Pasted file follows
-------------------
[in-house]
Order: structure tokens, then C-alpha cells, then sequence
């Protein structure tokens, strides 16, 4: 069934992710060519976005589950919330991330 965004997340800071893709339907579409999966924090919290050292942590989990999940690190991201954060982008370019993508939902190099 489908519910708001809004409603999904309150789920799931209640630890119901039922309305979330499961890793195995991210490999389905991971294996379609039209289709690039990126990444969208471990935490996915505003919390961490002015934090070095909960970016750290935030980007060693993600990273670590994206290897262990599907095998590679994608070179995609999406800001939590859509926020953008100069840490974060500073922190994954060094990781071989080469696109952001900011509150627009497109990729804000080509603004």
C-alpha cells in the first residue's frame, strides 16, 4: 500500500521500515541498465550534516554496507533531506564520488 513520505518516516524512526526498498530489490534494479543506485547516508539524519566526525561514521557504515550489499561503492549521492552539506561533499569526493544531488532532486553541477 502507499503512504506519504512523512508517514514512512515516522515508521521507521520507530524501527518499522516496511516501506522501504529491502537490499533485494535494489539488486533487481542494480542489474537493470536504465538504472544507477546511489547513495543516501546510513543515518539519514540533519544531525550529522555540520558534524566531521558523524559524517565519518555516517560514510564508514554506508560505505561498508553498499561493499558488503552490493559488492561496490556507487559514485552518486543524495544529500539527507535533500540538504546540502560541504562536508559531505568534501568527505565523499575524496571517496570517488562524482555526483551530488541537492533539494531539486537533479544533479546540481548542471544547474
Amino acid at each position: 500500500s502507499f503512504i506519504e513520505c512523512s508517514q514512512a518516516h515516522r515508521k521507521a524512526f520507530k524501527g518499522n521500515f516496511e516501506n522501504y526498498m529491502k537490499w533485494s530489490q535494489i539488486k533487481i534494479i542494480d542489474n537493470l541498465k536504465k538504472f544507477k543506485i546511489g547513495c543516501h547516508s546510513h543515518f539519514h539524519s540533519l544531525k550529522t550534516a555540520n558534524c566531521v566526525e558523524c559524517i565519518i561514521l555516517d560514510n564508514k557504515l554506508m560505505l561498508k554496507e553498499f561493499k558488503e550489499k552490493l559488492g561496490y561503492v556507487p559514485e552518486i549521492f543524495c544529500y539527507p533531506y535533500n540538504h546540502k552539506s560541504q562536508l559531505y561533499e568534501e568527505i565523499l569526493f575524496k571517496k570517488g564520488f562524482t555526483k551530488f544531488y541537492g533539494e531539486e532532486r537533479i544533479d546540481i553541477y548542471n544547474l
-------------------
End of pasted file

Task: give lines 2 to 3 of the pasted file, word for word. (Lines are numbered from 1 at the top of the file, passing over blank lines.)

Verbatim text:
Order: structure tokens, then C-alpha cells, then sequence
């Protein structure tokens, strides 16, 4: 069934992710060519976005589950919330991330 965004997340800071893709339907579409999966924090919290050292942590989990999940690190991201954060982008370019993508939902190099 489908519910708001809004409603999904309150789920799931209640630890119901039922309305979330499961890793195995991210490999389905991971294996379609039209289709690039990126990444969208471990935490996915505003919390961490002015934090070095909960970016750290935030980007060693993600990273670590994206290897262990599907095998590679994608070179995609999406800001939590859509926020953008100069840490974060500073922190994954060094990781071989080469696109952001900011509150627009497109990729804000080509603004």